WASHINGTON, Jan. 20, 2016 - Agricultural retailers – and the media that cover them – may have been too hasty last month in announcing a long-term congressional reprieve from Occupational Safety and Health Administration Process Safety Management (PSM) standards.

The omnibus funding bill for fiscal 2016 that was signed into law in late December was hailed as providing wide-ranging relief from the PSM requirements that OSHA had decided to apply to dealers. In addition to giving dealers more time to comply, OSHA would begin a formal rulemaking process, and the Census Bureau would come up with a new Standard Industrial Classification code for dealers.

Just last week, Sen. John Hoeven, R-ND., took credit for the language, saying he helped to include it in “legislation Congress passed in December that prevents OSHA from imposing new restrictions on fertilizer sales that would cause many retailers to stop selling to farmers at rural locations.”

There was just one problem. The language in question was not in the bill itself, but in a House-Senate “explanatory statement” accompanying the bill. In legislative parlance, it was “report language,” not “bill language.”

“Significantly, report language and managers' statements do not have statutory force, (and) departments and agencies are not legally bound by their declarations,” the Congressional Research Service said in a report from 2005. “These documents do, however, explain congressional intent, and executive branch agencies take them seriously because they must justify their budget requests annually to the Appropriations Committees.”

The PSM requirement was issued in new guidance in July, following a 2013 explosion at the West, Texas, fertilizer plant, which killed 15 people and prompted an Executive Order from President Obama.

In addition to questioning the rationale for shoving retailers under a regulatory umbrella they had thus far managed to avoid, the industry said OSHA had vastly underestimated the financial impact of the new rules.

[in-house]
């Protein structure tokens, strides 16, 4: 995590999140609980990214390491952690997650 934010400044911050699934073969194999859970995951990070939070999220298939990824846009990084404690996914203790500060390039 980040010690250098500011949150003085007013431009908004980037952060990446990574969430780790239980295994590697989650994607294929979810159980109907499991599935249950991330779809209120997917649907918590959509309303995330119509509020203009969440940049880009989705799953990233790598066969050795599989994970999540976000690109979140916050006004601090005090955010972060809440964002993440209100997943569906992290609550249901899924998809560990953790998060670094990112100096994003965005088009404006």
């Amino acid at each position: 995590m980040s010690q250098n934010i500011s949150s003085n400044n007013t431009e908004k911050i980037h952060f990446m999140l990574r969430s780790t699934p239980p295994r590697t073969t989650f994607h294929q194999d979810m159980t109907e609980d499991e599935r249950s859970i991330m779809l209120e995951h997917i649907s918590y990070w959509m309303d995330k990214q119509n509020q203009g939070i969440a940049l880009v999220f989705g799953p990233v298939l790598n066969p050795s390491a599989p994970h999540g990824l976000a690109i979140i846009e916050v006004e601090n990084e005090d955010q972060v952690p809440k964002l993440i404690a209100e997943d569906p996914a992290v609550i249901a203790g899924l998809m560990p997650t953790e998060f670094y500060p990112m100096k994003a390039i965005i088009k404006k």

Compliance with PSM could cost dealers more than $25,000 per facility, or at least 10 times more than estimated by OSHA, ARA says.

The report language approved along with the omnibus bill says that the guidance cannot be enforced until OSHA finishes a public rulemaking to implement the PSM standards and the Census Bureau sets up a new Standard Industrial Classification for agricultural retailers.

OSHA responded to the report language last month, extending from July 22 to Oct. 1 the deadline for dealers to comply with the PSM requirements.

“We are hopeful that, whatever our enforcement deadline is, employers will take action to improve the safety of their facilities that that we can prevent any further worker injuries or fatalities in facilities using or storing highly hazardous chemicals,” OSHA Deputy Assistant Secretary Jordan Barab said in a statement provided to Agri-Pulse.

OSHA “does not intend to go through formal rulemaking and is, in effect, taking the position that this congressional directive need not be followed after the current fiscal year ends,” ARA and The Fertilizer Institute said in a statement sent to their members on Jan. 19.

“ARA and TFI worked together on the language in the explanatory report and will seek inclusion of similar language in legislation for the next federal fiscal year,” they said. “At an absolute minimum, we believe the agency must go through formal rulemaking before imposing this significant regulation on thousands of retailers.

“We continue to advocate that OSHA adhere to the intent of Congress and go through a full notice and comment rulemaking, and we are pursuing this through both legislative and judicial means; however, we cannot be sure of the outcome. Therefore, we urge retailers to consider how they will comply with PSM if no further relief is granted.”

ARA, TFI and more than a dozen dealers are suing OSHA, claiming that it should have gone through a public rulemaking process. OSHA, however, claims that guidance does not need to be put out for public comment. The DC Circuit Court of Appeals says briefs related to the matter must be submitted by March 28.


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